One Dirty Magazine

Beet the Clock

Eating—and drinking—this colorful root vegetable may mean big gains on race day

Reagan Colyer April 3rd, 2017

Aside from their bright fuchsia hue and notoriously long cooking time, beets are one of the most undistinguished members of the vegetable family. They’re often overlooked in favor of potatoes or carrots, and have an off-putting tendency to turn salads—and even bowel movements—an interesting shade of purple. But maybe we’ve been writing beets off too long, without giving them the chance they deserve as both pre- and post-race nutrition for trail runners.

Why beets? Beets contain sodium nitrate and potassium nitrate, which, according to a study in the journal Sports, helps the body produce nitric oxide and increase muscle oxygenation and boost blood flow. Higher blood flow means more efficient muscle contractions, which translates into speed.

Indeed, research published in the Journal of Applied Physiology found that subjects who supplemented their diet with nitrate-rich beet juice exhibited a lower oxygen cost than subjects who didn’t drink beet juice. The beet drinkers also had a 15-percent increase in their time to exhaustion during high-intensity running tests.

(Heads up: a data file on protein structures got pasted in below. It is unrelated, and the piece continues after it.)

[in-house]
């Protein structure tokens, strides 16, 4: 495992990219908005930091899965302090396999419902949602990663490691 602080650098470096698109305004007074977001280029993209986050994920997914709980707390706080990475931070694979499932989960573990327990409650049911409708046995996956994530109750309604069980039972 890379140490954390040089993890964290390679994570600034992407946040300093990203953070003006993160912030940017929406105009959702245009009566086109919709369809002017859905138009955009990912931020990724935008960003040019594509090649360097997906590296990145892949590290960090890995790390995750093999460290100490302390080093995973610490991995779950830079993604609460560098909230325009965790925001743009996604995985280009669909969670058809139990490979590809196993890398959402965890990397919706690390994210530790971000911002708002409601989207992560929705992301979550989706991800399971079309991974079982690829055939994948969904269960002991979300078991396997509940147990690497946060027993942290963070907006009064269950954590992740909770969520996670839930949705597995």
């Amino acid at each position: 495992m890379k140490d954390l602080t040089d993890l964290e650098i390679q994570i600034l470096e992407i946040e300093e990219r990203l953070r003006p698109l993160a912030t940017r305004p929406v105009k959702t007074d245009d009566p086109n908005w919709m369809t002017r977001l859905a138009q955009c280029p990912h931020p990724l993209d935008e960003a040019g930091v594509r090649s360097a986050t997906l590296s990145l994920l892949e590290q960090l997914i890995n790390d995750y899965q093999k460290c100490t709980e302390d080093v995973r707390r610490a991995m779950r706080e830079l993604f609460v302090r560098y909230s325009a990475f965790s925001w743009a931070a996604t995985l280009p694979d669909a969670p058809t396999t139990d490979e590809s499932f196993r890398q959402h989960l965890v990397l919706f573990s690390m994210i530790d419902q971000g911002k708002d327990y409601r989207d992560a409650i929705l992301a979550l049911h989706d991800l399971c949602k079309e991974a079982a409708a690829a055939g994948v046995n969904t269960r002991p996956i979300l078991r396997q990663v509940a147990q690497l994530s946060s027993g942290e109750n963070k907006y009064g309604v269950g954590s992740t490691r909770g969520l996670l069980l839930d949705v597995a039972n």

Beet juice has long been a standby as a recovery drink thanks to its high antioxidant content. But many of the beneficial nutrients in beets—like nitrates, carotenoids and ascorbic acid—bind to fiber, which means that when the vegetable is broken down via juicing, those nutrients are no longer as easily absorbed by the body.

In other words: you’ll get a much higher nutrient kick from consuming whole beets, rather than just beet juice.

In Weiss’s own research, published in the Journal of the Academy of Nutrition and Dietetics, runners who ate whole beets had lower perceived effort during the second half of a 5K time-trial, and showed improvements of up to 23 seconds over previous, non-beet-fueled efforts.

Nitrate supplements can be just as effective, however it is easier to inadvertently take too much of a supplement. In the case of nitrates, this can cause nausea, difficulty breathing and dehydration. You’d have to eat a whole lot of beets to reach that point, which is why whole-food sources of nitrates are a wiser choice.

However, this doesn’t mean that you have to suddenly become a beet fanatic to reap the benefits of beets. In Weiss’s study, the 5Ks took place just 75 minutes after beet consumption, and participants still saw favorable results.

 

Try it out:

With a little patience, beets are easy to cook and incorporate into a variety of meals. If the purple color is too much for you, opt for sunny and mild-flavored golden beets, which offer many of the same nutritional benefits. Roasted or boiled beets are easy to incorporate into a variety of recipes.

Roasted beets: To get started, scrub the roots and rub them with olive oil and wrap them tightly in tinfoil (since beets have a high sugar content, this protects your oven from drips). Roast at 400 degrees for 30 minutes, or until they give when you squeeze them.